Workforce investment boards in the United States: In the United States, the local workforce investment boards (WIBs) have played a strong role in creating more integrated strategies to address employment and skills within broader economic development strategies locally since 1998. There are over 600 WIBs across the United States, at the state and local level, and they are strongly business-led, being both chaired by business and having a majority of business members. Each local workforce investment area is governed by such a board, which is responsible for providing employment and training services within a specific geographic area. The WIBs administer Workforce Investment Act services as designated by the governor and within the regulations of the federal statute and US Department of Labor guidelines. There are also designated seats for representatives from labour unions and local educational institutions, with economic development officials sitting on the boards in many states. While performance of the boards varies, in some areas they have developed strong integrated strategies which bridge across employment, skills and economic development. The local WIBs are typically an extension of a local government unit, which in most cases is the county government and can include more than one government entity. They are not agencies of the federal or state governments, and the staff are not comprised of federal or state employees.

Four-Party Association, Korea: Since 2008, several national government bodies, including the MOEL, have sought to induce the participation of labour and business leaders in tackling urgent local issues, such as local job creation and human resource development. In addition, an effort was made to not only include representatives of the labour force, management and the government, but also representatives of the community. This association shares the common goal of promoting joint local initiatives between employers and unions in order to stimulate skills development and employment. As a result of this new initiative, by 2010, a Local Association of the Representatives of Labour, Management, Government and Community had been established in 16 metropolitan cities and in 82 lower levels of local government.

Workforce Planning Boards, Canada: In Ontario, Canada there are 25 Workforce Planning Boards who conduct localised research and actively engage organisations and community partners in local labour market projects. Every local workforce planning board publishes detailed reports about its labour market projects, activities and partnerships. Local workforce planning boards champion local workforce development solutions for their communities and help to strategically align the actions of all local stakeholders in the community.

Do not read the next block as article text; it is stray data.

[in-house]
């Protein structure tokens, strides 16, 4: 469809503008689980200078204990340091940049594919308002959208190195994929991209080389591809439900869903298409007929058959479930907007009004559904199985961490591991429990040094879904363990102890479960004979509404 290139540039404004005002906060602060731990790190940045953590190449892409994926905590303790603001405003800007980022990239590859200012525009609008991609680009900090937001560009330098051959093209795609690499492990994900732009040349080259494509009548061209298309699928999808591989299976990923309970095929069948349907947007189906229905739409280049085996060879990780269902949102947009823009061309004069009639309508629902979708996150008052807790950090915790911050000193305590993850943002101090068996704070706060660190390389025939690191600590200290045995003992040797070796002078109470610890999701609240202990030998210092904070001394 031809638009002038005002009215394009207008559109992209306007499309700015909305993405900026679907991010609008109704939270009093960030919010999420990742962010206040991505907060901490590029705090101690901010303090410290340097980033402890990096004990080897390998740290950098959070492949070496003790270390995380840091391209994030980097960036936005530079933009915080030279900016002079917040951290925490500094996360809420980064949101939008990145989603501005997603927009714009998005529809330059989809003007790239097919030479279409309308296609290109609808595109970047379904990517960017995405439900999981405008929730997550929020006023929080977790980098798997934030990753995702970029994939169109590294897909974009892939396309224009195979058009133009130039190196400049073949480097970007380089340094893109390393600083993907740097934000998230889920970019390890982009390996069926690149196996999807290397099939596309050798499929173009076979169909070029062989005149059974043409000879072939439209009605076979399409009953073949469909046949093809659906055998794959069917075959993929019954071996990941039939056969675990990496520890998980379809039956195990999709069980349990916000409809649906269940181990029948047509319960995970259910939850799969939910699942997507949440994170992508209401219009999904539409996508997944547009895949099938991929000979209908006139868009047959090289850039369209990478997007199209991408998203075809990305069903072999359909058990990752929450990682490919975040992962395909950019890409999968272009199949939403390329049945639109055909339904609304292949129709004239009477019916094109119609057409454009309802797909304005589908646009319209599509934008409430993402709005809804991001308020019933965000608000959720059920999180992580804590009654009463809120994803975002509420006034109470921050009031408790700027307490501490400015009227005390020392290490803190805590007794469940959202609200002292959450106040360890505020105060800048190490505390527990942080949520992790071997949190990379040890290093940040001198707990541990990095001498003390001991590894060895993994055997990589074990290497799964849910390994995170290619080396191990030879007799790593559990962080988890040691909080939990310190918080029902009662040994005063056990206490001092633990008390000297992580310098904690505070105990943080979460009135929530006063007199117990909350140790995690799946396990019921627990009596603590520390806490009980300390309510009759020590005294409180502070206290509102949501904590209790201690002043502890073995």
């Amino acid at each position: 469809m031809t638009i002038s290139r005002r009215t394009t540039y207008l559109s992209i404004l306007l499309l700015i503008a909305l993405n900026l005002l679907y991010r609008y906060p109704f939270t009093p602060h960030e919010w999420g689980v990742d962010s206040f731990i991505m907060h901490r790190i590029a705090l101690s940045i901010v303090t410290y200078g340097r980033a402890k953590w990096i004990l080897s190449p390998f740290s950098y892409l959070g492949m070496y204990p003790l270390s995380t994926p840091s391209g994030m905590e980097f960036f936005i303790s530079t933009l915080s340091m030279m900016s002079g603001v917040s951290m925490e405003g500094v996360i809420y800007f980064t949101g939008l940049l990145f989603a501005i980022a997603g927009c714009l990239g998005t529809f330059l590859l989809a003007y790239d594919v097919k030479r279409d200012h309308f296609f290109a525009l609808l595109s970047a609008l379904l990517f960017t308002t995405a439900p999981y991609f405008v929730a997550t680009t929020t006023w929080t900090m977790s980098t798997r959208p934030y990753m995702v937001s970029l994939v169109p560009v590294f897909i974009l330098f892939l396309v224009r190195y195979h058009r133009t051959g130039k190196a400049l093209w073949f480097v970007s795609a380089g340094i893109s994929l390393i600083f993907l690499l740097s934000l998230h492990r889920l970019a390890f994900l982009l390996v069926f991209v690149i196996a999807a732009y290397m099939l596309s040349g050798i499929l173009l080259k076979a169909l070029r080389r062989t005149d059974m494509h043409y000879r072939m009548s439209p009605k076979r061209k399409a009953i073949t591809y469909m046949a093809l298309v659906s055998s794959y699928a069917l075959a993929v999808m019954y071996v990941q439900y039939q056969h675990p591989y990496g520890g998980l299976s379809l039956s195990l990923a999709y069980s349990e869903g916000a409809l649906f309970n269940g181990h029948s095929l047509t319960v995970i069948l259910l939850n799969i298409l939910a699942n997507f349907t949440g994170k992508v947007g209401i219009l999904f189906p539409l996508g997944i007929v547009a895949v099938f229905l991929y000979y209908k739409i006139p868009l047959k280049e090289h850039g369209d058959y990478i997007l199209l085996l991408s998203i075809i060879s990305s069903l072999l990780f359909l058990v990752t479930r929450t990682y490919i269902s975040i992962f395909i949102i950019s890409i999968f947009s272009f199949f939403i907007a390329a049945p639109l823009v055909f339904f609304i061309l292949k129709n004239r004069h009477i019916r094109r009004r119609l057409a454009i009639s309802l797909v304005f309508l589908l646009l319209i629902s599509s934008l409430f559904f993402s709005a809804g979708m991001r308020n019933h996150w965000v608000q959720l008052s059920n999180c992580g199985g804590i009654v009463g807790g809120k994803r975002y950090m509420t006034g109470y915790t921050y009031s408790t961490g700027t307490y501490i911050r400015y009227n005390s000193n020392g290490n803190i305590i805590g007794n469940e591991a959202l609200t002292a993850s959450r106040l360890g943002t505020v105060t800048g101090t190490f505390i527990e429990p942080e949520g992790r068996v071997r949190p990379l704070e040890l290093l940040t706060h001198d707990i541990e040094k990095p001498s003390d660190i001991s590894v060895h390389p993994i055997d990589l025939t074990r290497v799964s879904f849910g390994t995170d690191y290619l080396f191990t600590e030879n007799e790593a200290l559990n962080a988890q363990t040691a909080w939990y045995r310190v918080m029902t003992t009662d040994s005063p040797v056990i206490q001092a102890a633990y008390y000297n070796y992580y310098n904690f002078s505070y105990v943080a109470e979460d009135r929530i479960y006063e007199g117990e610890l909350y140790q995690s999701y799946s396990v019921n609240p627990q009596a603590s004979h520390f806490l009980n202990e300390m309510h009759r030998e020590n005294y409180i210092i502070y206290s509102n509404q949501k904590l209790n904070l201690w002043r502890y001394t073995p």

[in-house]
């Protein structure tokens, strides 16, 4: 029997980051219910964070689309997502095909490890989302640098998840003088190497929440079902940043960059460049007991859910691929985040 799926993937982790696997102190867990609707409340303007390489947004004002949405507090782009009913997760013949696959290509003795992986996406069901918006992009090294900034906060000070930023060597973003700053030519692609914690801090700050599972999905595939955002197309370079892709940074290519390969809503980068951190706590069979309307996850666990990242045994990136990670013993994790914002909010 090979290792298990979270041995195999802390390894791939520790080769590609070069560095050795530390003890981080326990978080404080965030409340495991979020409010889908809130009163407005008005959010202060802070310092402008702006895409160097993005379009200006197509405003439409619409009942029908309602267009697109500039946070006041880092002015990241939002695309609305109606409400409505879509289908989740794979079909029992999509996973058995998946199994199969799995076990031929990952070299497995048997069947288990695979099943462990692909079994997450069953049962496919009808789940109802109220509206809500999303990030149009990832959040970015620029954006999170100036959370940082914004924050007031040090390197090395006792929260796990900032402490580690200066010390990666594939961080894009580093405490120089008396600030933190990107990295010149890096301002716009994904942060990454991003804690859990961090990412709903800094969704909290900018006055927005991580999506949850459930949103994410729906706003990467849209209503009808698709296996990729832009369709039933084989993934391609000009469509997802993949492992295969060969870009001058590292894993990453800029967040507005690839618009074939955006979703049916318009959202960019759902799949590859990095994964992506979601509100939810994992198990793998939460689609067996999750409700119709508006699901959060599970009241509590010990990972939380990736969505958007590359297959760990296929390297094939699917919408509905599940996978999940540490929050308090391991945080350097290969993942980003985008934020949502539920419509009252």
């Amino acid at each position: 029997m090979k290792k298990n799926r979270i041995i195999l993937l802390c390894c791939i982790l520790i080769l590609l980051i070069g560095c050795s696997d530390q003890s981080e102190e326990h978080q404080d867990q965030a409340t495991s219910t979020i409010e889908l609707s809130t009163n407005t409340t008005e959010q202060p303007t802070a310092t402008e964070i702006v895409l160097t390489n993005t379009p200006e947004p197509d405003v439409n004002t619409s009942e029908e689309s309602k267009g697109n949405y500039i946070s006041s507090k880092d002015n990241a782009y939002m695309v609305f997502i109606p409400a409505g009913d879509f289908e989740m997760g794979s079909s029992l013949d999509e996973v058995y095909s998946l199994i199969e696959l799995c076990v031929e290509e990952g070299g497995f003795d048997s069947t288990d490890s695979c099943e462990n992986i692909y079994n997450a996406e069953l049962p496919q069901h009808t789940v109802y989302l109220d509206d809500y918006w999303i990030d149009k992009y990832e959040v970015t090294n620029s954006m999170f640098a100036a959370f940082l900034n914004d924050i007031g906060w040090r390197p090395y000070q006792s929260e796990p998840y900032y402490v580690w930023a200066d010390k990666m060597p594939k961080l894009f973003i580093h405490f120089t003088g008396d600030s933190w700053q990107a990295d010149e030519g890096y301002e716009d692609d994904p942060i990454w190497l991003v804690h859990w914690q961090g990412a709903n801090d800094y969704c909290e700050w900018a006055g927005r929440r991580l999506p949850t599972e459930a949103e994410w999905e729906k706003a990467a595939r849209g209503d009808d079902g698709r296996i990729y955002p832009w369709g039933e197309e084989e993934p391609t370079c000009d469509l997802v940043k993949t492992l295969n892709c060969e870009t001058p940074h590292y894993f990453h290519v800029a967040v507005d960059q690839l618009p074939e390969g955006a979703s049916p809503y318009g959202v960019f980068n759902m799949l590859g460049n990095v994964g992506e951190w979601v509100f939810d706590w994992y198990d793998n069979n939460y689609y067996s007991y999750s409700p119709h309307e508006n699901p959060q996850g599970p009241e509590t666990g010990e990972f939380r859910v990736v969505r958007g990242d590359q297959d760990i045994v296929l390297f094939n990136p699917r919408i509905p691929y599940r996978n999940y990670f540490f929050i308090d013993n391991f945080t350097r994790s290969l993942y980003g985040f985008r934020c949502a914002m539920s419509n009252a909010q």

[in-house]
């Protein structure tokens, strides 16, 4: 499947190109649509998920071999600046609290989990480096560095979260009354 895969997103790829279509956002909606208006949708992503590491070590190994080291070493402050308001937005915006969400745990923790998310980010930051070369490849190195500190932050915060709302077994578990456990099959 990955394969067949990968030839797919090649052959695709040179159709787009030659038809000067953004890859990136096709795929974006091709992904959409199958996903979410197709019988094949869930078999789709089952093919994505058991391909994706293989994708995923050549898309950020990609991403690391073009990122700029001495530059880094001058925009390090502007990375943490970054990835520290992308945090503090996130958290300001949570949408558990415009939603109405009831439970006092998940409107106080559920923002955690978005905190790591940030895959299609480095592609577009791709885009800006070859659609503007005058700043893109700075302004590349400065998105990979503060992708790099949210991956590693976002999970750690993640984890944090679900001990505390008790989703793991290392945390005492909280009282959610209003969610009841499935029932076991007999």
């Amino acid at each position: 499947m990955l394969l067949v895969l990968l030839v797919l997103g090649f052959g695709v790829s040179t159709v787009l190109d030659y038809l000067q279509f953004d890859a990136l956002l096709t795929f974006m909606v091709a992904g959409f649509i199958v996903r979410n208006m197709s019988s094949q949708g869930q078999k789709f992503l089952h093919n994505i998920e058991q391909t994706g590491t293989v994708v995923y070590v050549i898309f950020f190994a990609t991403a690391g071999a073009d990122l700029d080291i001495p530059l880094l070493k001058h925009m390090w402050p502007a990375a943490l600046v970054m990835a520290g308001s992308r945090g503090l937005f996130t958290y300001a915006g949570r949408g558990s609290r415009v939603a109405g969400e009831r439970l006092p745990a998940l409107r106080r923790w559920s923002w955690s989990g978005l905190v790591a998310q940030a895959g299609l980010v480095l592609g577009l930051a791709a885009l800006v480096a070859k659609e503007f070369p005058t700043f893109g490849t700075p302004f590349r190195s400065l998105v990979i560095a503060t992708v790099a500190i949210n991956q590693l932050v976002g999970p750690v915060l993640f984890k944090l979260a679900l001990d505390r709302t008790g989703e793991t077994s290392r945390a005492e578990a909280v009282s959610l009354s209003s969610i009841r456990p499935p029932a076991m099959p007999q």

Source: OECD (2014b), Job Creation and Local Economic Development, OECD Publishing Paris.

Recommendation: Expand skills development programmes to other sectors of the local economy with high quality jobs

Skills are a key driver of growth and a key route out of poverty for many individuals. In the knowledge-based economy, it is important that individuals are developing generic skills as well as more occupationally-specific skills, which can enable them to find a job. Good generic skills come from a strong school education. At the same time local people need to be able to access employment and training systems throughout their working lives to build more specialised skills and respond to changing skills demands – through systems of “life-long learning”. In practical terms, life-long learning means opening up education and training systems to new target groups (working adults, older people) and ensuring that it is accessible to those with other demands on their time (e.g. heavy workloads and family responsibilities) (Froy and Giguère, 2010).

In Davao, there is a strong focus on developing skills linked to the BPO sector. Currently, there are a number of strong initiatives being developed to ensure that the skills needed to work in this sector are effectively articulated and embedded in local training courses. During this OECD study visit, local stakeholders in Davao highlighted the importance of these initiatives and how they will have broader impacts on other sectors the local economy. While these initiatives are important, Davao should also consider skills development programmes, which target sectors that traditionally host poor quality jobs. This includes retail, services and hospitality sector. Going forward, Davao could work with local employers to offer skills development programmes to individuals working in these types of sectors. This would enable individuals working in these sectors accessing to career progression opportunities and improved wages. For the employers, more skills training would provide them with productive workers, which would improve the company’s overall business performance.

References